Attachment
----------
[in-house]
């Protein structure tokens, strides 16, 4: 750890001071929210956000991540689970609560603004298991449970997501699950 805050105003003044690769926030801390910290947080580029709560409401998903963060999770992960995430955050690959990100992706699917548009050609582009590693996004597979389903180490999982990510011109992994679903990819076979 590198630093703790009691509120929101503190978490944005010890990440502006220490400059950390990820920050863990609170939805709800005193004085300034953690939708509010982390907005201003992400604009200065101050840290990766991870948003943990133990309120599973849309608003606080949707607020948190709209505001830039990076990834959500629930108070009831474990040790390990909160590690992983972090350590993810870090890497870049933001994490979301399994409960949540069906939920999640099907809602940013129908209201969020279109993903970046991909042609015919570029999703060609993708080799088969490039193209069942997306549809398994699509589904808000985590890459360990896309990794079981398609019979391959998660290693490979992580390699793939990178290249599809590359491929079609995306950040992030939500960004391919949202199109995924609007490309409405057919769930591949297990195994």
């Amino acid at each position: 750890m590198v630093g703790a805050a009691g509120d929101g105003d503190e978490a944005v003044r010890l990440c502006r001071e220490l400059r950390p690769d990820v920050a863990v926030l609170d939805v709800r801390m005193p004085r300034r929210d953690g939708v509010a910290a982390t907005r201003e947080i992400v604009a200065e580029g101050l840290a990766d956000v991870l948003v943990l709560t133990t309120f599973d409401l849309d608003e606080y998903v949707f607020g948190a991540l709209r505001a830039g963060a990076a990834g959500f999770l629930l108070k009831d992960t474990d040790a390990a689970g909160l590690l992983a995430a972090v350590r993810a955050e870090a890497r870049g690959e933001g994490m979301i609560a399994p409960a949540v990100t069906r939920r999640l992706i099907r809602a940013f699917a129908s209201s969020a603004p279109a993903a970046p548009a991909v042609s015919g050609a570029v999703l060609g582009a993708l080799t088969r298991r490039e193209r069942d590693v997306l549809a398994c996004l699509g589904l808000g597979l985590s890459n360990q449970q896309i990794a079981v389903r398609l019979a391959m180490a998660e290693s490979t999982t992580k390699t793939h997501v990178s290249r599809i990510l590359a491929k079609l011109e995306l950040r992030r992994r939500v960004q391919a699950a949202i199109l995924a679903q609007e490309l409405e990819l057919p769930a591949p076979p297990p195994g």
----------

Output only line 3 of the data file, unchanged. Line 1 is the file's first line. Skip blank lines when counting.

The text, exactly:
């Amino acid at each position: 750890m590198v630093g703790a805050a009691g509120d929101g105003d503190e978490a944005v003044r010890l990440c502006r001071e220490l400059r950390p690769d990820v920050a863990v926030l609170d939805v709800r801390m005193p004085r300034r929210d953690g939708v509010a910290a982390t907005r201003e947080i992400v604009a200065e580029g101050l840290a990766d956000v991870l948003v943990l709560t133990t309120f599973d409401l849309d608003e606080y998903v949707f607020g948190a991540l709209r505001a830039g963060a990076a990834g959500f999770l629930l108070k009831d992960t474990d040790a390990a689970g909160l590690l992983a995430a972090v350590r993810a955050e870090a890497r870049g690959e933001g994490m979301i609560a399994p409960a949540v990100t069906r939920r999640l992706i099907r809602a940013f699917a129908s209201s969020a603004p279109a993903a970046p548009a991909v042609s015919g050609a570029v999703l060609g582009a993708l080799t088969r298991r490039e193209r069942d590693v997306l549809a398994c996004l699509g589904l808000g597979l985590s890459n360990q449970q896309i990794a079981v389903r398609l019979a391959m180490a998660e290693s490979t999982t992580k390699t793939h997501v990178s290249r599809i990510l590359a491929k079609l011109e995306l950040r992030r992994r939500v960004q391919a699950a949202i199109l995924a679903q609007e490309l409405e990819l057919p769930a591949p076979p297990p195994g």